a) noting a rate of a code to be allocated for an incoming call request,
b) determining an availability of one or more codes having the desired bit rate, and
c) performing a code reallocation if no code of the desired bit rate is available by assigning the incoming request to an unavailable code and reallocating related, used lower bit rate codes to release the assigned unavailable code.
6. The method of claim 5, further comprising:
choosing as a preferred unavailable code one minimizing the total number of code reallocations.
7. The method of claim 5, further comprising:
choosing as a preferred unavailable code one having the lowest number of assigned lower bit rate codes.
8. The method of claim 5, further comprising:
performing reallocation of used codes either by allocating or reallocating in accordance with the same rules as used for allocating codes to an incoming request.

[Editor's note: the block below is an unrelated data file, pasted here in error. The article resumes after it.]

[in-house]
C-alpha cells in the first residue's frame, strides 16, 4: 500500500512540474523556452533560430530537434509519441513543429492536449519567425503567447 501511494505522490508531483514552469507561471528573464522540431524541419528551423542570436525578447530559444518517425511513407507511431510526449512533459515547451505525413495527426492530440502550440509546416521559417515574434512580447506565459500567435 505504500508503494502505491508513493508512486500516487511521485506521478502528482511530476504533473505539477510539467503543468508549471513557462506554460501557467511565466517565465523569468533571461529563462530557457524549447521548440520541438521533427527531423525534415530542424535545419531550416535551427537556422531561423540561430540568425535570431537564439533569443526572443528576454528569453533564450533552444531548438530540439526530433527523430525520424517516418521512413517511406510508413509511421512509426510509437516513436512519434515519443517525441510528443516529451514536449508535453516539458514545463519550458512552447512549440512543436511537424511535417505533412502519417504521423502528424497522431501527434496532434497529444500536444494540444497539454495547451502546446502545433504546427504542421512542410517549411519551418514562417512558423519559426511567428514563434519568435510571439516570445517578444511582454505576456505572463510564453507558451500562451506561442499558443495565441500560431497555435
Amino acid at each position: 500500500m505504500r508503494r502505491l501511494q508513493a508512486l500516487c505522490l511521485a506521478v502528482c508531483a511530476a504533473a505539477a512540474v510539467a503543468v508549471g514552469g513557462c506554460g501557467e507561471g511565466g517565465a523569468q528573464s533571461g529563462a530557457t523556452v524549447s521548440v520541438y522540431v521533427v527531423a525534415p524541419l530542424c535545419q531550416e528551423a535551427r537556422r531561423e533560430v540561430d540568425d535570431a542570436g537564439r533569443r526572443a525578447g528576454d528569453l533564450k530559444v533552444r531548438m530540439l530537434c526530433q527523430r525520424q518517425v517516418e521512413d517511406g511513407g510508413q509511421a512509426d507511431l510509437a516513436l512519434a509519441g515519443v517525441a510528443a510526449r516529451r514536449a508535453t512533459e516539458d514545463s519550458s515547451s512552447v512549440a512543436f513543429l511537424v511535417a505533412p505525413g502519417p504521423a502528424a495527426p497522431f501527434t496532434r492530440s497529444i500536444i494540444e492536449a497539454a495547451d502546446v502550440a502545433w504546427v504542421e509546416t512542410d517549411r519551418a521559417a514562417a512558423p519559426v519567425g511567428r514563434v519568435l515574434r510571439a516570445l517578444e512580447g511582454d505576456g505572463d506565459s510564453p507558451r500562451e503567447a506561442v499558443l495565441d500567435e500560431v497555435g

9. The method of claim 5, further comprising:
choosing as a preferred unavailable code one having a lowest degree of unavailability.
10. The method of claim 5, further comprising:
choosing as a preferred unavailable code for reallocation one having the lowest number of assigned lower bit rate codes in its subtree, and, in case there is more than one such unavailable code, choosing one having a lowest unavailability level.
11. A system for modulating an information signal in a telecommunication system, in which spreading codes are used for discriminating between user signals, said codes being allocated for incoming call requests by selecting them from one or more code structures having codes of different bit rates, comprising:
a) means for noting a desired bit rate of a code to be allocated for an incoming call request,
b) means for determining the availability of codes having the desired bit rate,
c) means for allocating the one available code of the desired bit rate if there is one available code of the desired bit rate to said incoming call request,